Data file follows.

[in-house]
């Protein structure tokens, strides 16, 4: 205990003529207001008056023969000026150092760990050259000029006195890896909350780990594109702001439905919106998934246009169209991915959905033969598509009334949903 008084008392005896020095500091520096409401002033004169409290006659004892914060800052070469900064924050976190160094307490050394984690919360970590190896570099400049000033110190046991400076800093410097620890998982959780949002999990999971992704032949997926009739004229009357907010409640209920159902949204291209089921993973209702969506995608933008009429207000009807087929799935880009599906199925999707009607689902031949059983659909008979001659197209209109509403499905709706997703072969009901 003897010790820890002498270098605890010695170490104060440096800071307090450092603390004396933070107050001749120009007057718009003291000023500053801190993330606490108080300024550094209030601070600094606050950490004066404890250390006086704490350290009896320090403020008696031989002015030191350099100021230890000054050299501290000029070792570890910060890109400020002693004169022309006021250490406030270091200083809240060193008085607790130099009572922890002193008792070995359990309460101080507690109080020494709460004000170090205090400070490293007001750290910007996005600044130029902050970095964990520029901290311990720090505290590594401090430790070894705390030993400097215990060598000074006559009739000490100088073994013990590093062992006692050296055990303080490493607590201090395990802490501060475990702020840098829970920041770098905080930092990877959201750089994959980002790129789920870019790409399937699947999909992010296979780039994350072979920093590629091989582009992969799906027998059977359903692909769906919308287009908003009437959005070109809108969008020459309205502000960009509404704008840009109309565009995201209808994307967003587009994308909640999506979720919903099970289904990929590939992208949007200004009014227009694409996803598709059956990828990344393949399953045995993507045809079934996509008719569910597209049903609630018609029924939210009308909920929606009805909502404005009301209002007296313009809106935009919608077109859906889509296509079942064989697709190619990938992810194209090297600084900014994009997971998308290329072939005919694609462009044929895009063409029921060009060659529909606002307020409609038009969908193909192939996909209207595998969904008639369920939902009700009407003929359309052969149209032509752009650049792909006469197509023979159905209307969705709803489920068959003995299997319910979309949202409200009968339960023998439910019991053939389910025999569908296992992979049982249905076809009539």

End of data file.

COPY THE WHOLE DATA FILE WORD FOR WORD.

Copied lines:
[in-house]
């Protein structure tokens, strides 16, 4: 205990003529207001008056023969000026150092760990050259000029006195890896909350780990594109702001439905919106998934246009169209991915959905033969598509009334949903 008084008392005896020095500091520096409401002033004169409290006659004892914060800052070469900064924050976190160094307490050394984690919360970590190896570099400049000033110190046991400076800093410097620890998982959780949002999990999971992704032949997926009739004229009357907010409640209920159902949204291209089921993973209702969506995608933008009429207000009807087929799935880009599906199925999707009607689902031949059983659909008979001659197209209109509403499905709706997703072969009901 003897010790820890002498270098605890010695170490104060440096800071307090450092603390004396933070107050001749120009007057718009003291000023500053801190993330606490108080300024550094209030601070600094606050950490004066404890250390006086704490350290009896320090403020008696031989002015030191350099100021230890000054050299501290000029070792570890910060890109400020002693004169022309006021250490406030270091200083809240060193008085607790130099009572922890002193008792070995359990309460101080507690109080020494709460004000170090205090400070490293007001750290910007996005600044130029902050970095964990520029901290311990720090505290590594401090430790070894705390030993400097215990060598000074006559009739000490100088073994013990590093062992006692050296055990303080490493607590201090395990802490501060475990702020840098829970920041770098905080930092990877959201750089994959980002790129789920870019790409399937699947999909992010296979780039994350072979920093590629091989582009992969799906027998059977359903692909769906919308287009908003009437959005070109809108969008020459309205502000960009509404704008840009109309565009995201209808994307967003587009994308909640999506979720919903099970289904990929590939992208949007200004009014227009694409996803598709059956990828990344393949399953045995993507045809079934996509008719569910597209049903609630018609029924939210009308909920929606009805909502404005009301209002007296313009809106935009919608077109859906889509296509079942064989697709190619990938992810194209090297600084900014994009997971998308290329072939005919694609462009044929895009063409029921060009060659529909606002307020409609038009969908193909192939996909209207595998969904008639369920939902009700009407003929359309052969149209032509752009650049792909006469197509023979159905209307969705709803489920068959003995299997319910979309949202409200009968339960023998439910019991053939389910025999569908296992992979049982249905076809009539």